Synonyms for kildallan or Related words with kildallan
Examples of "kildallan"
Templeoran civil parish comprises 12 townlands: Cartron, Clondardis, Coolnahay, Gaddrystown, Johnstown,
North, Monroe or Johnstown (Nugent), Parcellstown, Shanonagh, Sonnagh Demesne and
The league final against
in Mullahoran was yet another disappointing day for Cuchulainns. The game started at break neck speed with Cuchulainns dominating the opening twenty minutes. However, an abundance of scoring chances were missed and slowly
came back into the match scoring two goals from virtually their only two attacks of the first half. The goals proved to be the turning point of the game with
going on to dominate the second half, and ran out worthy winners.
Cormeen () is a townland in the civil parish of
, County Cavan, Ireland. It forms part of the barony of Tullyhunco.
Toberlyan is bounded on the north by Corran townland and Bellaheady townland in
parish, on the west by Toberlyan townland, on the south by Coologe townland and on the east by Killarah townland in
parish. Its chief geographical features are the Shannon-Erne Waterway, a small stream and a plantation. Toberlyan is traversed by minor roads and rural lanes.
Coologe is bounded on the north by Toberlyan Duffin townland, on the west by Toberlyan and Derrycassan townland, on the south by Burren townland and by Kiltynaskellan townland in
parish and on the east by Callaghs and Killarah townlands in
parish. Its chief geographical features are Coologe Lake and the Shannon–Erne Waterway. Coologe is traversed by a public road and several rural lanes.
Burren is bounded on the north by Derrycassan and Coologe townlands, on the west by Killydrum and Derryniggan townlands in County Leitrim, on the south by Raleagh townland in
parish and Lugnagon townland in County Leitrim and on the east by Kiltynaskellan and Doogary townlands in
parish. Its chief geographical features are Derrycassan Lake, the Shannon–Erne Waterway and several stone quarries. Burren is traversed by a public road (which was made in 1913 by Father Peter Brady) and several rural lanes.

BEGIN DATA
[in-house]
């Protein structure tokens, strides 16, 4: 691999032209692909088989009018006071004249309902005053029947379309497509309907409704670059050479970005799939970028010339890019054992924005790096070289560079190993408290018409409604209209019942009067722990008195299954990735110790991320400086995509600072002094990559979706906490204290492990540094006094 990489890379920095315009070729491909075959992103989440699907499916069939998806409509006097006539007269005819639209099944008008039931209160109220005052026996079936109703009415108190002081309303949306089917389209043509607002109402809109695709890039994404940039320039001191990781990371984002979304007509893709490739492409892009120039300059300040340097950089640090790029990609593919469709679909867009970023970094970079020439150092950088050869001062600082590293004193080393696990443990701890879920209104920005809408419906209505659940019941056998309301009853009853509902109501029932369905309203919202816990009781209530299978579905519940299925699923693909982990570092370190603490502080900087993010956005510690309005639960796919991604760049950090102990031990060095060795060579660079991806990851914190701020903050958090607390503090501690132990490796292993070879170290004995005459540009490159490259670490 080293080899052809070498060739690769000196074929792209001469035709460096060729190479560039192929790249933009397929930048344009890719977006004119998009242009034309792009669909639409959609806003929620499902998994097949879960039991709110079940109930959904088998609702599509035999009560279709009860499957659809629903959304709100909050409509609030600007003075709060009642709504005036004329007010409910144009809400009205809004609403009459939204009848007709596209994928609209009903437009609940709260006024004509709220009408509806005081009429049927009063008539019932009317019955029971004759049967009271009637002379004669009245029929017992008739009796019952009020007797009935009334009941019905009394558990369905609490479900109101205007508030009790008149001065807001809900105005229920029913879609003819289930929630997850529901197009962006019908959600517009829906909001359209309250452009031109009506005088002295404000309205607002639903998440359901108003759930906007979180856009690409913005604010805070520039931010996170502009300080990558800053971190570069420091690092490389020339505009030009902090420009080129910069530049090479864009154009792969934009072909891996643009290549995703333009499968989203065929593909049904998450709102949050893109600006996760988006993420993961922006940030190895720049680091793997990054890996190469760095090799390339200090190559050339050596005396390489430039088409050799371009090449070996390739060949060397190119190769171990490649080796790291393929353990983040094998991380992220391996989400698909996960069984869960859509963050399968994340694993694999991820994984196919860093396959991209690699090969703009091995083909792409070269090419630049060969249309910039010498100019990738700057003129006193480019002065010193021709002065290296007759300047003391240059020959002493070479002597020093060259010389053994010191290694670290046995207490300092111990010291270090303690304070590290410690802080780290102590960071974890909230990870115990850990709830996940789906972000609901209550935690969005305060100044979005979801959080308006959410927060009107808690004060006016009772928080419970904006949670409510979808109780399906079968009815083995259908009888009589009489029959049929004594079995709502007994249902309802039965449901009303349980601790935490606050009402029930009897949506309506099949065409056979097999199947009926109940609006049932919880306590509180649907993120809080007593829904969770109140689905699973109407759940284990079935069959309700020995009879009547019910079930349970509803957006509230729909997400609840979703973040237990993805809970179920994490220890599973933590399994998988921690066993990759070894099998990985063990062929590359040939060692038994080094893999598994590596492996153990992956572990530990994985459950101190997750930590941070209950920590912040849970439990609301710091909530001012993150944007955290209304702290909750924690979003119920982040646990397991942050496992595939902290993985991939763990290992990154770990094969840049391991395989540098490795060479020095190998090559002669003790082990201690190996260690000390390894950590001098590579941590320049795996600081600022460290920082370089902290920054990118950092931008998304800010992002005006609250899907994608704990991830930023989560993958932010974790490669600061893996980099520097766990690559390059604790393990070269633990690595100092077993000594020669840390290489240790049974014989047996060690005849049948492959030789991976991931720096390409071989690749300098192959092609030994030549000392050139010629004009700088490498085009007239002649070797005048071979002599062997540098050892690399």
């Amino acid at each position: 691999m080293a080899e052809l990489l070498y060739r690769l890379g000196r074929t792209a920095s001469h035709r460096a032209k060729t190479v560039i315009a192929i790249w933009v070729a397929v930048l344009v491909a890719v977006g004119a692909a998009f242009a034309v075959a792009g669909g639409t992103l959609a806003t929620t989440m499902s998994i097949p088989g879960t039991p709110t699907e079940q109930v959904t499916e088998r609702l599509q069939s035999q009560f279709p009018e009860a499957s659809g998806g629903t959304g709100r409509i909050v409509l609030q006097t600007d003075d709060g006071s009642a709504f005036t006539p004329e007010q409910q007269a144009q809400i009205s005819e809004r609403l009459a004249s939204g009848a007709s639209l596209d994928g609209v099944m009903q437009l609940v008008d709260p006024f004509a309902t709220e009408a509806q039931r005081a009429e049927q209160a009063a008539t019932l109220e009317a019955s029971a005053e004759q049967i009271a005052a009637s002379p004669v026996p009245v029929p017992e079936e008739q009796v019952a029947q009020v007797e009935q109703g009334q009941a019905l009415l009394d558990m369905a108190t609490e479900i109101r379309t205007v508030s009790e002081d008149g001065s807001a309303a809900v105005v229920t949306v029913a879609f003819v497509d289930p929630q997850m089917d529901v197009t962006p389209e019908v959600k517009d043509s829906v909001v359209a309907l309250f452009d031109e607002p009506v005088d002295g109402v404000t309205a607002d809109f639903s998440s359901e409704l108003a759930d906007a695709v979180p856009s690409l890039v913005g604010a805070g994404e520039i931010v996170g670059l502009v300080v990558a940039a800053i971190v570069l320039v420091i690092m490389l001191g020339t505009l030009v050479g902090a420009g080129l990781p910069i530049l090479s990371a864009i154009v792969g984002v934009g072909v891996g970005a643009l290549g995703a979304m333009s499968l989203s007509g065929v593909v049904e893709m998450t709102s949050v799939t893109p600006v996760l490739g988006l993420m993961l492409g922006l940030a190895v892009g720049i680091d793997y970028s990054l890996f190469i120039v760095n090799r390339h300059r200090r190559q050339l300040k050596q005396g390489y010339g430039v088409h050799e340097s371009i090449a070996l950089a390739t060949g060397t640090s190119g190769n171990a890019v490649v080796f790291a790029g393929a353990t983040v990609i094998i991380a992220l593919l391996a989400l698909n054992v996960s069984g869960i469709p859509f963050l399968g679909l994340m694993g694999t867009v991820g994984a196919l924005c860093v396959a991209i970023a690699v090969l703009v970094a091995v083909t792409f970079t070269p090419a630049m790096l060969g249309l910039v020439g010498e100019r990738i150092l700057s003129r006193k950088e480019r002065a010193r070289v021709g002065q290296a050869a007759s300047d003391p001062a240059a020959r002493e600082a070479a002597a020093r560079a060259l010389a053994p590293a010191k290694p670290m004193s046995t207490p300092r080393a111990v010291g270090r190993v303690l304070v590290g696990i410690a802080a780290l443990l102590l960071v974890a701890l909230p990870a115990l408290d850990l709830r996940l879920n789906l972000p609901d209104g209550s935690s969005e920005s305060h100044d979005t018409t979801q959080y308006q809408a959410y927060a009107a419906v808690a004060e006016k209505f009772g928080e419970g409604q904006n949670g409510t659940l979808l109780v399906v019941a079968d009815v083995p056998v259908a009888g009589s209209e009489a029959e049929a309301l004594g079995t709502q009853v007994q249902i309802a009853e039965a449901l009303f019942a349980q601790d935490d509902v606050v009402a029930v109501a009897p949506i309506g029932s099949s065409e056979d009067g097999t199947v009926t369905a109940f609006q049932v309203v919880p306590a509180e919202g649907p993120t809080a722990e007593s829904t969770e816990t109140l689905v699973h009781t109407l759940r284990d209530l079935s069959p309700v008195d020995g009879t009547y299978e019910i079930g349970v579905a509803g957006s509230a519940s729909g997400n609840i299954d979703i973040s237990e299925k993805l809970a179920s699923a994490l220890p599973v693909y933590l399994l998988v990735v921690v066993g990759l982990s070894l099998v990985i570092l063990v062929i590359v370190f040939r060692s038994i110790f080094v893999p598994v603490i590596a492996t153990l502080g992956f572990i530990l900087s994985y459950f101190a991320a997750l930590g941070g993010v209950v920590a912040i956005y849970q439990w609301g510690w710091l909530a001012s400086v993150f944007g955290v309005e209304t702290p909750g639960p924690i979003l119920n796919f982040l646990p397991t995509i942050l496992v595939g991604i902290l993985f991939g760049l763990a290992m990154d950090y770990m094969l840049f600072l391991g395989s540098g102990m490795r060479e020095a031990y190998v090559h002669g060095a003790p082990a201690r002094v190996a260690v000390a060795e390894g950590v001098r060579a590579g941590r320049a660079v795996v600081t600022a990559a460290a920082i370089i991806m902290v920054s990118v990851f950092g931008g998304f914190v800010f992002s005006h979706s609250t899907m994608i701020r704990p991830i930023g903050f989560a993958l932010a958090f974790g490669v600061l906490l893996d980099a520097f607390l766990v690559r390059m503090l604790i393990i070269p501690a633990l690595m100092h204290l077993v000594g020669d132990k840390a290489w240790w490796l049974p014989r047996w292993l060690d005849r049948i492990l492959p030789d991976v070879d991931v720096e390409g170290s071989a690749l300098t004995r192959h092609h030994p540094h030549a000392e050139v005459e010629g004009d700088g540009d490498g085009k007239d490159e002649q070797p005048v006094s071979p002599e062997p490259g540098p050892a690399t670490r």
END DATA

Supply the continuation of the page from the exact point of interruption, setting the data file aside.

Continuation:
Crossmakelagher is bounded on the north by Cavanaquill and Killynaff townlands, on the west by Tonyhallagh and Tonyrevan townlands, on the south by Bellaheady and Killarah townlands in
parish and on the east by Cormeen townland in
parish and Lecharrownahone townland. Its chief geographical features are the Shannon-Erne Waterway, a small plantation, a pond, a quarry, a spring well and several dug wells. Crossmakelagher is traversed by the regional R205 road, minor roads and rural lanes and the disused Cavan and Leitrim Railway.
Corran is bounded on the north by Killycluggin townland, on the west by Kilnavert and Derrycassan townlands, on the south by Toberlyan and Toberlyan Duffin townlands and on the east by Bellaheady townland in
parish. Corran is traversed by the regional R205 road, several minor roads and rural lanes and the disused Cavan and Leitrim Railway.
Tonyrevan is bounded on the west by Tonyhallagh and Killycluggin townlands, on the east by Crossmakelagher townland and on the south by Bellaheady townland in
parish. Tonyrevan's chief geographical features are a wood, a spring well, a dug well and a stone quarry.
Aghavoher is bounded on the north by Cranaghan townland, on the west by Clifton, Mullynagolman and Carrigan townlands, on the south by Breandrum townland and on the east by Greaghrahan and Carn townlands. Its chief geographical features are Aghavoher Lough and the Rag River on its northern boundary and a small hill which rises to 306 feet above sea level. Aghavoher is traversed by the
road and Carrigan lane.
The disappointment suffered in 1985 served as a powerful motivator in 1986. The intermediate team firmly established itself in Division 2 of the football league only narrowly missing promotion to Division 1. They also reached the intermediate championship final only to be defeated by the narrowest of margins – one point. The junior team gained the club’s first trophy of note by defeating